Or

Open access

NEWS - Nutrition

Association of dairy intake with cardiovascular disease and mortality in 21 countries from five continents (PURE): a prospective cohort study – The Lancet (link to abstract – $ for full-text)

Commentaries: The Lancet: Dairy consumption linked to lower rates of cardiovascular disease and mortality – EurekAlert (free) AND Dairy food in moderation ‘may protect the heart’ – The Guardian (free) AND Is Whole-Fat Dairy Good for the Heart? – New York Times (free)

Related: Meta-Analysis: Cheese consumption and risk of cardiovascular disease (link to abstract and commentaries) AND Milk and dairy consumption and risk of cardiovascular diseases and all-cause mortality (free study and commentaries)

“It is not the ultimate seal of approval for recommending whole-fat dairy over its low-fat or skimmed counterparts. Readers should be cautious, and treat this study only as yet another piece of the evidence (albeit a large one) in the literature.”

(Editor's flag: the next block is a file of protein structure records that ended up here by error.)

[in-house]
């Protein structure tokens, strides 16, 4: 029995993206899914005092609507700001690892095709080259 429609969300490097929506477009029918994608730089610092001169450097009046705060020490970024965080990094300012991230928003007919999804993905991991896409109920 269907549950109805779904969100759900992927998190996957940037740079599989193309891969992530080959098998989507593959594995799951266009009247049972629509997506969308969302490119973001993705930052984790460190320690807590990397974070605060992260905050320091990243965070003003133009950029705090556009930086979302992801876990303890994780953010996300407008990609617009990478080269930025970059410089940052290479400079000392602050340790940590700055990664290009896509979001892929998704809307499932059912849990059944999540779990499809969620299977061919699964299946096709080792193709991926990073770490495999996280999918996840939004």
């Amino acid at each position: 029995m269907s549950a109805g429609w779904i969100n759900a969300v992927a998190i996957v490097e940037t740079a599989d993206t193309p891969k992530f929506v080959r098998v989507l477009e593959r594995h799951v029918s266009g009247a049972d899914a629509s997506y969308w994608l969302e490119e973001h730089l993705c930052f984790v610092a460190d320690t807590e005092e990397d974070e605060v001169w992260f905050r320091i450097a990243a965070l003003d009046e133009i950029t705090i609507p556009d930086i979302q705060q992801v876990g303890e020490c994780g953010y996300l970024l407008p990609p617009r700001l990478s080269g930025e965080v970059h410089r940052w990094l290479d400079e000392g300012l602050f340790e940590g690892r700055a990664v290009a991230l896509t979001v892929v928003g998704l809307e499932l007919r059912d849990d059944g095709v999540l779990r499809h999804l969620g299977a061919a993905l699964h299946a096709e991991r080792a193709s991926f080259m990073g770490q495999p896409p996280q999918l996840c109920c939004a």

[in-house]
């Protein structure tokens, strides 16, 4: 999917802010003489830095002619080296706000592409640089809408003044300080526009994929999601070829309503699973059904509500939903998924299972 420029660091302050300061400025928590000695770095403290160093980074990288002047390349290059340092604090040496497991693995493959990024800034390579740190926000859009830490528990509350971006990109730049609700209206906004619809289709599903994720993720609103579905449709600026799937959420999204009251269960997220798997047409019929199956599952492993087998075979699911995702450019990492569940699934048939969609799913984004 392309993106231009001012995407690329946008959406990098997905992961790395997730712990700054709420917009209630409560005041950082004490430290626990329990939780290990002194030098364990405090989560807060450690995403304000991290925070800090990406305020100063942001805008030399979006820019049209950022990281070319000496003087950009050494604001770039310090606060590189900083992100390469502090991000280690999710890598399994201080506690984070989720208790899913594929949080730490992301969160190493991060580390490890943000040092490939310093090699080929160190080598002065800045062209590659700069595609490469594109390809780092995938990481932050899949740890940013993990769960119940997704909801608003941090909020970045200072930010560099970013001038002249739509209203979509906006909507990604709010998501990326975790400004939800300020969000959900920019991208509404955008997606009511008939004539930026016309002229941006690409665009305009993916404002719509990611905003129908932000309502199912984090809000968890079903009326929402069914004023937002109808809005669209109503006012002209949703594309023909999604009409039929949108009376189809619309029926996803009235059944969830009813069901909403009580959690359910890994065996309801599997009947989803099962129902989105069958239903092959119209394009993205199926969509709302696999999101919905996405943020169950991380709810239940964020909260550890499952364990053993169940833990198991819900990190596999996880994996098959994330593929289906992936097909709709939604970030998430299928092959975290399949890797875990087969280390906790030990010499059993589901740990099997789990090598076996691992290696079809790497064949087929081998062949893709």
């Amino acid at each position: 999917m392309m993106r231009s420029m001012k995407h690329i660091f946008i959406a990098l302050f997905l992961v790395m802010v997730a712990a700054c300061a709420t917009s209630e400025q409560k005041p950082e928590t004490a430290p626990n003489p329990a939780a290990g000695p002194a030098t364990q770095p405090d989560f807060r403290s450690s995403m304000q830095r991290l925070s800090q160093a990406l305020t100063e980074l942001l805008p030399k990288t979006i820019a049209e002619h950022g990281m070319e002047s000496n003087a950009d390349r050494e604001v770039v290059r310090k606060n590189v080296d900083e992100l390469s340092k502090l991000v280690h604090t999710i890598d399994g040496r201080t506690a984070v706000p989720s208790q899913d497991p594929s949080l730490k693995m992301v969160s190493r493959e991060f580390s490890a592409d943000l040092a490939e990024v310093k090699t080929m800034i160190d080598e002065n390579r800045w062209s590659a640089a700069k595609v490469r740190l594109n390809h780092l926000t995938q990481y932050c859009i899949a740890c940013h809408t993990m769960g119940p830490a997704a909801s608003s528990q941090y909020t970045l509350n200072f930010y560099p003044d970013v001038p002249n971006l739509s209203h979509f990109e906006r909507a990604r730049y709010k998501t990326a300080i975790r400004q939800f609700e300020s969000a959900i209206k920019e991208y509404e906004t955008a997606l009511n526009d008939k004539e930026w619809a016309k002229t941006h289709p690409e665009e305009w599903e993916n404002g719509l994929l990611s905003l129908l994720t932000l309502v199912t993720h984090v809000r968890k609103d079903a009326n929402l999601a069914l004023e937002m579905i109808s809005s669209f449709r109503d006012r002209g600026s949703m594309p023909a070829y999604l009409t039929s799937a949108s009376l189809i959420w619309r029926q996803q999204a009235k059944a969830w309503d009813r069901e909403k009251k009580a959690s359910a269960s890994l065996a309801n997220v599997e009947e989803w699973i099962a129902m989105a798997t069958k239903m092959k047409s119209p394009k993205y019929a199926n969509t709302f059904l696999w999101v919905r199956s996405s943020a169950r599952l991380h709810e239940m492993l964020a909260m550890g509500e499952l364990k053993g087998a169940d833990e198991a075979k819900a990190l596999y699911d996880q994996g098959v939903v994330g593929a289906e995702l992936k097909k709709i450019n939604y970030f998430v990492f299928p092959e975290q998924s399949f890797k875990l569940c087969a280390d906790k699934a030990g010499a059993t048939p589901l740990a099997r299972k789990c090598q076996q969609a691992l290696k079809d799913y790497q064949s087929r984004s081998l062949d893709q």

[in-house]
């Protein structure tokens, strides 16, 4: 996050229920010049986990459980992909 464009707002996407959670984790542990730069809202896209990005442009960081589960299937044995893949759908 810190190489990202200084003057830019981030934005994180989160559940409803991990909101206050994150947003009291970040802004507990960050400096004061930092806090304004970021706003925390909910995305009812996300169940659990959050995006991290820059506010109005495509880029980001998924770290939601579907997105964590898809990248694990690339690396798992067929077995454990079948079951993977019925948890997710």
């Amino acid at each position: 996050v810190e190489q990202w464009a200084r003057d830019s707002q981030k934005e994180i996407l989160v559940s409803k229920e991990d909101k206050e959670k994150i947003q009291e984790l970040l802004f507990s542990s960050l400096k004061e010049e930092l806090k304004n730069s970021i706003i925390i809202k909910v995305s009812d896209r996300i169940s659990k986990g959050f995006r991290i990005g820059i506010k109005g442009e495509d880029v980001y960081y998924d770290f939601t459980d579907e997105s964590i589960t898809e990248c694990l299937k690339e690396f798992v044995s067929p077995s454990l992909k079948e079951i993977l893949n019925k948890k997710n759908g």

Alcohol use and burden for 195 countries and territories, 1990–2016: a systematic analysis for the Global Burden of Disease Study 2016 – The Lancet (free)

Commentaries: No level of alcohol consumption improves health – The Lancet (free) AND No amount of alcohol is good for your overall health, global study says – CNN (free) AND New scientific study: no safe level of alcohol – Institute for Health Metrics and Evaluation (free)

“Alcohol was responsible for nearly 3 million deaths in 2016, the study says. It was the leading risk factor for disease and premature death in men and women between the ages of 15 and 49 worldwide in 2016, accounting for nearly one in 10 deaths.” (from @cnni see Tweet)

 


The Challenge of Reforming Nutritional Epidemiologic Research – JAMA (free for a limited period)

“…the emerging picture of nutritional epidemiology is difficult to reconcile with good scientific principles. The field needs radical reform.”

 


ESPGHAN/ESPEN/ESPR guidelines on pediatric parenteral nutrition – Clinical Nutrition:

Complications

Energy

Iron and trace minerals

Calcium, phosphorus and magnesium

Amino acids

Carbohydrates

Lipids

Venous access